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the following SQL is returning every BT.Bt_Name where L.date_back is Null. I only wish to select the BT.Bt_Names where L.Bc_id is duplicated

SELECT BT.Bt_Name
FROM Book_Title BT INNER JOIN (
    Book_Copy BC INNER JOIN Loan L ON BC.Bc_id = L.Bc_id
)   ON BT.Bt_id = BC.Bt_id
WHERE L.Date_back Is NULL
GROUP BY BT.Bt_name
HAVING COUNT(L.Bc_id) >1;

Is it the joins which are causing COUNT(L.Bc_id) to be >1 for all records where L.Date_back Is NULL? FYI only one should be returned (deliberate input error).

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2 Answers 2

Why bother with the brackets? Why not this?

SELECT BT.Bt_Name, count(*) ct FROM Book_Title BT

INNER JOIN  Book_Copy BC on BT.Bt_id = BC.Bt_id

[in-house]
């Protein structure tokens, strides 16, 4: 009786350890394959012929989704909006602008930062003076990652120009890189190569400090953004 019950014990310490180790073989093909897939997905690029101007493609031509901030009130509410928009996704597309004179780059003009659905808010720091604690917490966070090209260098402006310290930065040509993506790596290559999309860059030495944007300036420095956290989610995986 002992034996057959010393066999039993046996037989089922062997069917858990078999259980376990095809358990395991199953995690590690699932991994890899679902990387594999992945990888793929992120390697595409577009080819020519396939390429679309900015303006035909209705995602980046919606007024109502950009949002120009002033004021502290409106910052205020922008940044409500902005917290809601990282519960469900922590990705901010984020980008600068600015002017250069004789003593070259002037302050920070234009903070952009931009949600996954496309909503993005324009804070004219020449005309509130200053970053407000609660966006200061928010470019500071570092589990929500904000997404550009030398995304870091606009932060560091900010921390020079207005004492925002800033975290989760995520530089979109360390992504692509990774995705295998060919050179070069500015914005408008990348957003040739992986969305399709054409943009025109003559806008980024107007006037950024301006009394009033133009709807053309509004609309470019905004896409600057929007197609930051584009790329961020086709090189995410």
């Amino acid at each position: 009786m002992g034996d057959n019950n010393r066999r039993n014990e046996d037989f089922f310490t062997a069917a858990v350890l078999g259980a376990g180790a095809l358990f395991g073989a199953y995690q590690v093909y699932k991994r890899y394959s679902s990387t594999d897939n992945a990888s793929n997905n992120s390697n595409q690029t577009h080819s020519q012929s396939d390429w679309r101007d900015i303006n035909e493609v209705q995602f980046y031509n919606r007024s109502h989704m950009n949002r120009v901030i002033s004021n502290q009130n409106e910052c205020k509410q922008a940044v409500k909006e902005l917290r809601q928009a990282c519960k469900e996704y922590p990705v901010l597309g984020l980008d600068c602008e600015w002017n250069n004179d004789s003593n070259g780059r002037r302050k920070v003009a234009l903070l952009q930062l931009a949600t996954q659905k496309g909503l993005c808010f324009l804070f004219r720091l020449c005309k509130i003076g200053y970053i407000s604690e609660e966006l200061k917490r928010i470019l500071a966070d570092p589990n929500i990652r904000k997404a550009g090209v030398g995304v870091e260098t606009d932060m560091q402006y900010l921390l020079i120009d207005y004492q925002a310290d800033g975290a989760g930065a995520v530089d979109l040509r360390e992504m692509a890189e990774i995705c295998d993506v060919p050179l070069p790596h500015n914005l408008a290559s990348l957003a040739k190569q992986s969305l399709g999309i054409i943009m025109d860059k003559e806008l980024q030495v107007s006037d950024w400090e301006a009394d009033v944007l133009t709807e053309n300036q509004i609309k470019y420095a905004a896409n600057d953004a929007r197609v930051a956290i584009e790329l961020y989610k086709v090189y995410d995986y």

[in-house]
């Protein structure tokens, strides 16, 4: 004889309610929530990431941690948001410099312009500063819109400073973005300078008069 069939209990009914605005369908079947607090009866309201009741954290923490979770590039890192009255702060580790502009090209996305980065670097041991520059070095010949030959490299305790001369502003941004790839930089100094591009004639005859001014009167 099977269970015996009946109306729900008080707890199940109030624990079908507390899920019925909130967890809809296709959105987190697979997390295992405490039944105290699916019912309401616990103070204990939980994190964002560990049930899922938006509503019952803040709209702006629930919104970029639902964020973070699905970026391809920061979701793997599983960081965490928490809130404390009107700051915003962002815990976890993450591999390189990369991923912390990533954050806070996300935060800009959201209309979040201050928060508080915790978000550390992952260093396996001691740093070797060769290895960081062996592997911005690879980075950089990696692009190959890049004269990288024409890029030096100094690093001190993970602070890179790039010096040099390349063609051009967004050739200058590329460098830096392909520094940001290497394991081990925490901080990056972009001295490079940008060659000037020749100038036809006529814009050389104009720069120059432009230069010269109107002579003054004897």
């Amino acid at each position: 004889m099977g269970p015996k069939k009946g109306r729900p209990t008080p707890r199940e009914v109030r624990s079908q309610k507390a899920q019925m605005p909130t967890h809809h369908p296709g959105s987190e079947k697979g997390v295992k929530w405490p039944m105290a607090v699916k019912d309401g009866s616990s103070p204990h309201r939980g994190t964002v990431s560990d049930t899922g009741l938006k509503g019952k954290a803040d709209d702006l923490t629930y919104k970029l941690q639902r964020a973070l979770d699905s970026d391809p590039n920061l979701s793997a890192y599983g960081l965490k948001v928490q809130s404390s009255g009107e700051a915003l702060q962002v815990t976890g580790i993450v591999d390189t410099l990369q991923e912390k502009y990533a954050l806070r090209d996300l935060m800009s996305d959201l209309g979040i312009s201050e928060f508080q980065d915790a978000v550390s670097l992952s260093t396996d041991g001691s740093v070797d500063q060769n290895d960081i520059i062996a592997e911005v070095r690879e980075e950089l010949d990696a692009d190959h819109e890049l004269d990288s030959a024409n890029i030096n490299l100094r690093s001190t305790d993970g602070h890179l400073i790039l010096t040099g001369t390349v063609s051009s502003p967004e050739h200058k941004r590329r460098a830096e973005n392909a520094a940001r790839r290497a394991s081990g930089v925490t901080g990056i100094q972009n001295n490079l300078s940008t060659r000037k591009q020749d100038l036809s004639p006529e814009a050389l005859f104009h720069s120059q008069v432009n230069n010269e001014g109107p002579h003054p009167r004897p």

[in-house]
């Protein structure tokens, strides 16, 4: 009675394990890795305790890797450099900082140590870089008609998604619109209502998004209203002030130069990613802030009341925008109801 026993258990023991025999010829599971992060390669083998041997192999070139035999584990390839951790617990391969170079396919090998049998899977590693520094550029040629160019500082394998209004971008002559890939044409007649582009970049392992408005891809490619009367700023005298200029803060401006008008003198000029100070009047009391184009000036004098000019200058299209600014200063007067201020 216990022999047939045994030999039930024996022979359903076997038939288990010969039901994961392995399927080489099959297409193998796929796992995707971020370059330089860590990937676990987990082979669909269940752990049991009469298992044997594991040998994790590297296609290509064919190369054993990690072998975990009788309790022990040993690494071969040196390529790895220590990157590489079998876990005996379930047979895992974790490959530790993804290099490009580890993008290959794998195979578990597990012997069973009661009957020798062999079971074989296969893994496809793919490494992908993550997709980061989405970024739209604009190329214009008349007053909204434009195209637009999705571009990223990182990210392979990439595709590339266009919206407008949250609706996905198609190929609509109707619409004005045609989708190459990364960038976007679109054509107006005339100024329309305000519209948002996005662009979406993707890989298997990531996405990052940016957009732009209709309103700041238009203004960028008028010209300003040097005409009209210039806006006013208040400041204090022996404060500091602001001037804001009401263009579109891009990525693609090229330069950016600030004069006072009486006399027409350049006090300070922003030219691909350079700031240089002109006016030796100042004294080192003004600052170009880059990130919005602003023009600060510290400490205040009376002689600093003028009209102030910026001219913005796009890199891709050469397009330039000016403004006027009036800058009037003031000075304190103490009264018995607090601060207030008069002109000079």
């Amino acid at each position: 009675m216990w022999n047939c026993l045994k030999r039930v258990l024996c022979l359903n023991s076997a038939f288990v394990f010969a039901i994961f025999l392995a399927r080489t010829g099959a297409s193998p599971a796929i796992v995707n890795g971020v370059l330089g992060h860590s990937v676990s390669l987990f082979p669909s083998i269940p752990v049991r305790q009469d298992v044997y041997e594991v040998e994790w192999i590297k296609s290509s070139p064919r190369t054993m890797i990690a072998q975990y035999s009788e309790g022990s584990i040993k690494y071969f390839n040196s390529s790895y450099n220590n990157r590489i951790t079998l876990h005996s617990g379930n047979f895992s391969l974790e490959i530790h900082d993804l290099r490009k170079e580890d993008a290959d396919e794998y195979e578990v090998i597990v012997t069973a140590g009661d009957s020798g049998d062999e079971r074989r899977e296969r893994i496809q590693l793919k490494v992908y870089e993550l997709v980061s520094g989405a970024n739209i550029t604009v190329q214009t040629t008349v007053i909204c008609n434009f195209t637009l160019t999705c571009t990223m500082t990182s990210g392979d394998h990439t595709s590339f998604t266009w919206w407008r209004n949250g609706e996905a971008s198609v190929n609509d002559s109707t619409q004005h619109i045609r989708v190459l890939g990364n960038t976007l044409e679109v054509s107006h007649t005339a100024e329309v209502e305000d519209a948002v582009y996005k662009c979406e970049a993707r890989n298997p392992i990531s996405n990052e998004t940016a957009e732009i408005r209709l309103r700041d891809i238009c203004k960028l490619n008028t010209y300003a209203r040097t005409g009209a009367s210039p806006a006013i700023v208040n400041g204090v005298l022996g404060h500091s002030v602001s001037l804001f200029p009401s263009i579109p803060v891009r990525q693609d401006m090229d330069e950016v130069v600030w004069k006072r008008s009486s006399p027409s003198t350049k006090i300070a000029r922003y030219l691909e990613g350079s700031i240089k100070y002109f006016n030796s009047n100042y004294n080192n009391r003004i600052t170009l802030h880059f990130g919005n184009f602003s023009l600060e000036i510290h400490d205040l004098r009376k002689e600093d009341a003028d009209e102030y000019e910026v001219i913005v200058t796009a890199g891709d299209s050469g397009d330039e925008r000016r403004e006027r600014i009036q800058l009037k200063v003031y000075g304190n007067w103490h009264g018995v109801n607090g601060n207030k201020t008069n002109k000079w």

INNER JOIN Loan L ON BC.Bc_id = L.Bc_id

WHERE L.Date_back Is NULL

GROUP BY BT.Bt_name HAVING COUNT(*) >1;

Or do I have the wrong end of the stick?

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Yes, you are inadvertently creating a Cartesian product between Book_Title and Loan.

Try this:

HAVING COUNT(DISTINCT BC.Bt_id) > 1
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hi, MS Access 2007 returns SYNTAX ERROR (MISSING OPERATOR) with that change. Have tried UNIQUE also and same error message. Guess this could be my issue, sadly I must use these products. –  AlasdairC Nov 6 '09 at 0:32
    
In the future it would help if you mention in your question what technology you're using. –  Bill Karwin Nov 6 '09 at 0:40
    
Apologies for that, will do in future.. –  AlasdairC Nov 6 '09 at 0:43
    
For the Access Database Engine, you have to do the DISTINCT part in a subquery :( –  onedaywhen Nov 6 '09 at 1:53

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